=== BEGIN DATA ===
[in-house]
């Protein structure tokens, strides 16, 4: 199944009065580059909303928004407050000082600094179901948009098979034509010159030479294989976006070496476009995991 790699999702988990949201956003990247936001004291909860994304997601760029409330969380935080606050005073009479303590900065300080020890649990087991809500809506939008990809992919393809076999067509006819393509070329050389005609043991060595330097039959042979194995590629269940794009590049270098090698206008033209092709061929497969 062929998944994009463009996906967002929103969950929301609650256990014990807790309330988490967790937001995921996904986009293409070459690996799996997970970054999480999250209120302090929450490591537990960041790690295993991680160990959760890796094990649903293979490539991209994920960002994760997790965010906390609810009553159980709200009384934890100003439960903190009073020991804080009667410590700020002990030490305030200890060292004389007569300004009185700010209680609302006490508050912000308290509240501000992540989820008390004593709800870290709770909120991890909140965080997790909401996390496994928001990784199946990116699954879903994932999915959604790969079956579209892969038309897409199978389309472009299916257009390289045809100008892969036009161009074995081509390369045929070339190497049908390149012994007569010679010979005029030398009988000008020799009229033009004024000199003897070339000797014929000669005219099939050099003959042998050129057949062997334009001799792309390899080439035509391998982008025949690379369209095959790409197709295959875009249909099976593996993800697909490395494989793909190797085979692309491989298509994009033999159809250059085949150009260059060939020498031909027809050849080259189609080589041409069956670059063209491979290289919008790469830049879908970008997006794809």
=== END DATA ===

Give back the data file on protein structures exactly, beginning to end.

[in-house]
């Protein structure tokens, strides 16, 4: 199944009065580059909303928004407050000082600094179901948009098979034509010159030479294989976006070496476009995991 790699999702988990949201956003990247936001004291909860994304997601760029409330969380935080606050005073009479303590900065300080020890649990087991809500809506939008990809992919393809076999067509006819393509070329050389005609043991060595330097039959042979194995590629269940794009590049270098090698206008033209092709061929497969 062929998944994009463009996906967002929103969950929301609650256990014990807790309330988490967790937001995921996904986009293409070459690996799996997970970054999480999250209120302090929450490591537990960041790690295993991680160990959760890796094990649903293979490539991209994920960002994760997790965010906390609810009553159980709200009384934890100003439960903190009073020991804080009667410590700020002990030490305030200890060292004389007569300004009185700010209680609302006490508050912000308290509240501000992540989820008390004593709800870290709770909120991890909140965080997790909401996390496994928001990784199946990116699954879903994932999915959604790969079956579209892969038309897409199978389309472009299916257009390289045809100008892969036009161009074995081509390369045929070339190497049908390149012994007569010679010979005029030398009988000008020799009229033009004024000199003897070339000797014929000669005219099939050099003959042998050129057949062997334009001799792309390899080439035509391998982008025949690379369209095959790409197709295959875009249909099976593996993800697909490395494989793909190797085979692309491989298509994009033999159809250059085949150009260059060939020498031909027809050849080259189609080589041409069956670059063209491979290289919008790469830049879908970008997006794809």